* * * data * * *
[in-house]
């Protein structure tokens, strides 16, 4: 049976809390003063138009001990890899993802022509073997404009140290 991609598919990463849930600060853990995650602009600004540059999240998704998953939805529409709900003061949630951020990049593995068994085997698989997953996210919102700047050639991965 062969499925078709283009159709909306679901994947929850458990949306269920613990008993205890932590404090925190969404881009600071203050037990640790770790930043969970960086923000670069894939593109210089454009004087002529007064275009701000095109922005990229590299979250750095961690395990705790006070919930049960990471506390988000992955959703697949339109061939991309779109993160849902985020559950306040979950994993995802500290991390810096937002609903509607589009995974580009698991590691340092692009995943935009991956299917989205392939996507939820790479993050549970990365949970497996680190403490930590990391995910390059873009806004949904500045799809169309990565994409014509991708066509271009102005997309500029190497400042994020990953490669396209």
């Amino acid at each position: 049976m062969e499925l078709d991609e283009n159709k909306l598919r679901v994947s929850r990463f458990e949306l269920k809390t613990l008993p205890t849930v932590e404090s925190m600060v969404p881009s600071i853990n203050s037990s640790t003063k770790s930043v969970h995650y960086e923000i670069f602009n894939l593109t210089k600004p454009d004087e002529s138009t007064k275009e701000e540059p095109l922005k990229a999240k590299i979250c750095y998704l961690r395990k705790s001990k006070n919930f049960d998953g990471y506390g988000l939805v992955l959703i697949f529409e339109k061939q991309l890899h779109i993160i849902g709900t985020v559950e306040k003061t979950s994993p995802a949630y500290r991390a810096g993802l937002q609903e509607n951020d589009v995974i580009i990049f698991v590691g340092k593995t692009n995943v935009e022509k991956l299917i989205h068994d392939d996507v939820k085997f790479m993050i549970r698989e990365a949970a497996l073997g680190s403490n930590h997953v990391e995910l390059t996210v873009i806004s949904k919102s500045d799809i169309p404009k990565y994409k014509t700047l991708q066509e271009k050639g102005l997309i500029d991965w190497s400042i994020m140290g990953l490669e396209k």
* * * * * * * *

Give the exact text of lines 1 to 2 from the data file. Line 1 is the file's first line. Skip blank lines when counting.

[in-house]
């Protein structure tokens, strides 16, 4: 049976809390003063138009001990890899993802022509073997404009140290 991609598919990463849930600060853990995650602009600004540059999240998704998953939805529409709900003061949630951020990049593995068994085997698989997953996210919102700047050639991965 062969499925078709283009159709909306679901994947929850458990949306269920613990008993205890932590404090925190969404881009600071203050037990640790770790930043969970960086923000670069894939593109210089454009004087002529007064275009701000095109922005990229590299979250750095961690395990705790006070919930049960990471506390988000992955959703697949339109061939991309779109993160849902985020559950306040979950994993995802500290991390810096937002609903509607589009995974580009698991590691340092692009995943935009991956299917989205392939996507939820790479993050549970990365949970497996680190403490930590990391995910390059873009806004949904500045799809169309990565994409014509991708066509271009102005997309500029190497400042994020990953490669396209």